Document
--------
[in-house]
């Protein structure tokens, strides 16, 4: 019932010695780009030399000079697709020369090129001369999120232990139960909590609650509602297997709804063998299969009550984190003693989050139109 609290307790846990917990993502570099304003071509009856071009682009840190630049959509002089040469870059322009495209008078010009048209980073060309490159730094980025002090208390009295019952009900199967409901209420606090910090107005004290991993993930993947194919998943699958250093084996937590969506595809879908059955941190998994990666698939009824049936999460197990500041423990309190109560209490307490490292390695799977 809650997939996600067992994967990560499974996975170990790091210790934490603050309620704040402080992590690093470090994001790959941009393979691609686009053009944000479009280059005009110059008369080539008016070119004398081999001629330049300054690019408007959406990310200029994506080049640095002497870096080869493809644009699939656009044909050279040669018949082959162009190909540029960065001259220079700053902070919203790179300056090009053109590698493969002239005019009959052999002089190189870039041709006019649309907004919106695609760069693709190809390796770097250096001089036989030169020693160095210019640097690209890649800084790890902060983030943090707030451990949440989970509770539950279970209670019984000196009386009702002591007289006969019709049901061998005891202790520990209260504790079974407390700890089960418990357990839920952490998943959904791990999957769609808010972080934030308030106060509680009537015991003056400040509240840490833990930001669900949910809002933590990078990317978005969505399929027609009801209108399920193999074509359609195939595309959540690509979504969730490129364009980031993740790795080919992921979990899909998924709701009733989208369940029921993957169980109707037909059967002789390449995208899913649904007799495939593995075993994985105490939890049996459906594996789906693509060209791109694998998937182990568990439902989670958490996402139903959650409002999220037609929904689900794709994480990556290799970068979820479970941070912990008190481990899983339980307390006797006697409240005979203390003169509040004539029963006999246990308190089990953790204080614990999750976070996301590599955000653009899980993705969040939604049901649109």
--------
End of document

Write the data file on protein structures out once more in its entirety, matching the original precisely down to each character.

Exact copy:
[in-house]
């Protein structure tokens, strides 16, 4: 019932010695780009030399000079697709020369090129001369999120232990139960909590609650509602297997709804063998299969009550984190003693989050139109 609290307790846990917990993502570099304003071509009856071009682009840190630049959509002089040469870059322009495209008078010009048209980073060309490159730094980025002090208390009295019952009900199967409901209420606090910090107005004290991993993930993947194919998943699958250093084996937590969506595809879908059955941190998994990666698939009824049936999460197990500041423990309190109560209490307490490292390695799977 809650997939996600067992994967990560499974996975170990790091210790934490603050309620704040402080992590690093470090994001790959941009393979691609686009053009944000479009280059005009110059008369080539008016070119004398081999001629330049300054690019408007959406990310200029994506080049640095002497870096080869493809644009699939656009044909050279040669018949082959162009190909540029960065001259220079700053902070919203790179300056090009053109590698493969002239005019009959052999002089190189870039041709006019649309907004919106695609760069693709190809390796770097250096001089036989030169020693160095210019640097690209890649800084790890902060983030943090707030451990949440989970509770539950279970209670019984000196009386009702002591007289006969019709049901061998005891202790520990209260504790079974407390700890089960418990357990839920952490998943959904791990999957769609808010972080934030308030106060509680009537015991003056400040509240840490833990930001669900949910809002933590990078990317978005969505399929027609009801209108399920193999074509359609195939595309959540690509979504969730490129364009980031993740790795080919992921979990899909998924709701009733989208369940029921993957169980109707037909059967002789390449995208899913649904007799495939593995075993994985105490939890049996459906594996789906693509060209791109694998998937182990568990439902989670958490996402139903959650409002999220037609929904689900794709994480990556290799970068979820479970941070912990008190481990899983339980307390006797006697409240005979203390003169509040004539029963006999246990308190089990953790204080614990999750976070996301590599955000653009899980993705969040939604049901649109």